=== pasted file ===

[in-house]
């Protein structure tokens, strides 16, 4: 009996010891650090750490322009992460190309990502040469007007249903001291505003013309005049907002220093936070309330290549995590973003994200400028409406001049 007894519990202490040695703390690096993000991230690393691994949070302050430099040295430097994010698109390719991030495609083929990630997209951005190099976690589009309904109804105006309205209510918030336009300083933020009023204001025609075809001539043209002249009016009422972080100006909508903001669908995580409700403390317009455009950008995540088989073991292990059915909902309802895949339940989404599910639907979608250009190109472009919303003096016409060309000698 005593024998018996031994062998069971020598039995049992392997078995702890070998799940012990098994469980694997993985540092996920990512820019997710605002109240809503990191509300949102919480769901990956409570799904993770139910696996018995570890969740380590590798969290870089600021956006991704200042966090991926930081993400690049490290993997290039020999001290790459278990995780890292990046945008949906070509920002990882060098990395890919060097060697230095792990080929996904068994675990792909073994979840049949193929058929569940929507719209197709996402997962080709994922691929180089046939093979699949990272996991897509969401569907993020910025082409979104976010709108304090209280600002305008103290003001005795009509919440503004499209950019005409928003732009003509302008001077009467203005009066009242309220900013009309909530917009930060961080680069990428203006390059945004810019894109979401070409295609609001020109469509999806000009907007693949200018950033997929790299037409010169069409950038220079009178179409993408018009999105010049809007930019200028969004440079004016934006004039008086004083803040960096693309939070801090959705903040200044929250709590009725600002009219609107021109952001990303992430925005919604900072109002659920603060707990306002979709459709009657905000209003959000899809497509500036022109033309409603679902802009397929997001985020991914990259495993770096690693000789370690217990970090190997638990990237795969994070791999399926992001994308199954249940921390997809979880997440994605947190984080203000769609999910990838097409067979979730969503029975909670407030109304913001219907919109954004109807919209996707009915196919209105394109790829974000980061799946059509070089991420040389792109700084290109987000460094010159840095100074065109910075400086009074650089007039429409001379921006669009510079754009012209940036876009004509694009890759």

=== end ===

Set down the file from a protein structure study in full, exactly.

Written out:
[in-house]
């Protein structure tokens, strides 16, 4: 009996010891650090750490322009992460190309990502040469007007249903001291505003013309005049907002220093936070309330290549995590973003994200400028409406001049 007894519990202490040695703390690096993000991230690393691994949070302050430099040295430097994010698109390719991030495609083929990630997209951005190099976690589009309904109804105006309205209510918030336009300083933020009023204001025609075809001539043209002249009016009422972080100006909508903001669908995580409700403390317009455009950008995540088989073991292990059915909902309802895949339940989404599910639907979608250009190109472009919303003096016409060309000698 005593024998018996031994062998069971020598039995049992392997078995702890070998799940012990098994469980694997993985540092996920990512820019997710605002109240809503990191509300949102919480769901990956409570799904993770139910696996018995570890969740380590590798969290870089600021956006991704200042966090991926930081993400690049490290993997290039020999001290790459278990995780890292990046945008949906070509920002990882060098990395890919060097060697230095792990080929996904068994675990792909073994979840049949193929058929569940929507719209197709996402997962080709994922691929180089046939093979699949990272996991897509969401569907993020910025082409979104976010709108304090209280600002305008103290003001005795009509919440503004499209950019005409928003732009003509302008001077009467203005009066009242309220900013009309909530917009930060961080680069990428203006390059945004810019894109979401070409295609609001020109469509999806000009907007693949200018950033997929790299037409010169069409950038220079009178179409993408018009999105010049809007930019200028969004440079004016934006004039008086004083803040960096693309939070801090959705903040200044929250709590009725600002009219609107021109952001990303992430925005919604900072109002659920603060707990306002979709459709009657905000209003959000899809497509500036022109033309409603679902802009397929997001985020991914990259495993770096690693000789370690217990970090190997638990990237795969994070791999399926992001994308199954249940921390997809979880997440994605947190984080203000769609999910990838097409067979979730969503029975909670407030109304913001219907919109954004109807919209996707009915196919209105394109790829974000980061799946059509070089991420040389792109700084290109987000460094010159840095100074065109910075400086009074650089007039429409001379921006669009510079754009012209940036876009004509694009890759």